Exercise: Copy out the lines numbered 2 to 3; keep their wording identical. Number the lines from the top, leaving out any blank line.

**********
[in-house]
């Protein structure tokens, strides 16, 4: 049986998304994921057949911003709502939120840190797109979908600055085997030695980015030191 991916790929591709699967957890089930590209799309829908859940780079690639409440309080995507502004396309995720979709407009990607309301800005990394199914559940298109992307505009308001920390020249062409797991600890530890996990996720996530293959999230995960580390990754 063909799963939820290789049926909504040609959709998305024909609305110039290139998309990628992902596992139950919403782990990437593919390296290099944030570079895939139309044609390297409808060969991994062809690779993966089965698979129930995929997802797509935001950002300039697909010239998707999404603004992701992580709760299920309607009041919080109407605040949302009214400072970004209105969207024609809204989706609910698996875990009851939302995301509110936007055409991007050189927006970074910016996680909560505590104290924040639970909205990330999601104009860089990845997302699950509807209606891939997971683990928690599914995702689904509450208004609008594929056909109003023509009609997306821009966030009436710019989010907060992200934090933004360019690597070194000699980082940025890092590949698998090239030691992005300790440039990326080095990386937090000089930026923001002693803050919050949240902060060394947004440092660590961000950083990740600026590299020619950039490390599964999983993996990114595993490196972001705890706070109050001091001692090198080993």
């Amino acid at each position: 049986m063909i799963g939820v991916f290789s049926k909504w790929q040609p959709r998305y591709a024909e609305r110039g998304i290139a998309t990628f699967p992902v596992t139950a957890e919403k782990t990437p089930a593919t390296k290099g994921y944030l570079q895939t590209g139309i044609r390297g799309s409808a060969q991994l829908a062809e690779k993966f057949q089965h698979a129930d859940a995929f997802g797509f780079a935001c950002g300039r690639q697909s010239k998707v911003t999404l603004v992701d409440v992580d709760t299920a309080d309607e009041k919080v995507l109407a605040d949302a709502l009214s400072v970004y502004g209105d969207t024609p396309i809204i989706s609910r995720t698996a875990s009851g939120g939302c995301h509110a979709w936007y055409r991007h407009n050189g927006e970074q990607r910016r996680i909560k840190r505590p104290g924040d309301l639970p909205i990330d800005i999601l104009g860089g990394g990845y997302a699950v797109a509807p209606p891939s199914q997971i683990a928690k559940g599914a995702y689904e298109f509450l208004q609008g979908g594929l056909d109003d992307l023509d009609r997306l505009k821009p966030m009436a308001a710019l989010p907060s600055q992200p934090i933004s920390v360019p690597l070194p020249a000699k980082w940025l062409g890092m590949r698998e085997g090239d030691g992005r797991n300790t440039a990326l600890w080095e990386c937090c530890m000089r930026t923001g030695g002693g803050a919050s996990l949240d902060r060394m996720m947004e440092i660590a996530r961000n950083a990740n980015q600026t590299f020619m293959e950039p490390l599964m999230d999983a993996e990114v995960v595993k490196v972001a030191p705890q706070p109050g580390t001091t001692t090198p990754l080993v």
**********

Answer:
């Protein structure tokens, strides 16, 4: 049986998304994921057949911003709502939120840190797109979908600055085997030695980015030191 991916790929591709699967957890089930590209799309829908859940780079690639409440309080995507502004396309995720979709407009990607309301800005990394199914559940298109992307505009308001920390020249062409797991600890530890996990996720996530293959999230995960580390990754 063909799963939820290789049926909504040609959709998305024909609305110039290139998309990628992902596992139950919403782990990437593919390296290099944030570079895939139309044609390297409808060969991994062809690779993966089965698979129930995929997802797509935001950002300039697909010239998707999404603004992701992580709760299920309607009041919080109407605040949302009214400072970004209105969207024609809204989706609910698996875990009851939302995301509110936007055409991007050189927006970074910016996680909560505590104290924040639970909205990330999601104009860089990845997302699950509807209606891939997971683990928690599914995702689904509450208004609008594929056909109003023509009609997306821009966030009436710019989010907060992200934090933004360019690597070194000699980082940025890092590949698998090239030691992005300790440039990326080095990386937090000089930026923001002693803050919050949240902060060394947004440092660590961000950083990740600026590299020619950039490390599964999983993996990114595993490196972001705890706070109050001091001692090198080993």
């Amino acid at each position: 049986m063909i799963g939820v991916f290789s049926k909504w790929q040609p959709r998305y591709a024909e609305r110039g998304i290139a998309t990628f699967p992902v596992t139950a957890e919403k782990t990437p089930a593919t390296k290099g994921y944030l570079q895939t590209g139309i044609r390297g799309s409808a060969q991994l829908a062809e690779k993966f057949q089965h698979a129930d859940a995929f997802g797509f780079a935001c950002g300039r690639q697909s010239k998707v911003t999404l603004v992701d409440v992580d709760t299920a309080d309607e009041k919080v995507l109407a605040d949302a709502l009214s400072v970004y502004g209105d969207t024609p396309i809204i989706s609910r995720t698996a875990s009851g939120g939302c995301h509110a979709w936007y055409r991007h407009n050189g927006e970074q990607r910016r996680i909560k840190r505590p104290g924040d309301l639970p909205i990330d800005i999601l104009g860089g990394g990845y997302a699950v797109a509807p209606p891939s199914q997971i683990a928690k559940g599914a995702y689904e298109f509450l208004q609008g979908g594929l056909d109003d992307l023509d009609r997306l505009k821009p966030m009436a308001a710019l989010p907060s600055q992200p934090i933004s920390v360019p690597l070194p020249a000699k980082w940025l062409g890092m590949r698998e085997g090239d030691g992005r797991n300790t440039a990326l600890w080095e990386c937090c530890m000089r930026t923001g030695g002693g803050a919050s996990l949240d902060r060394m996720m947004e440092i660590a996530r961000n950083a990740n980015q600026t590299f020619m293959e950039p490390l599964m999230d999983a993996e990114v995960v595993k490196v972001a030191p705890q706070p109050g580390t001091t001692t090198p990754l080993v």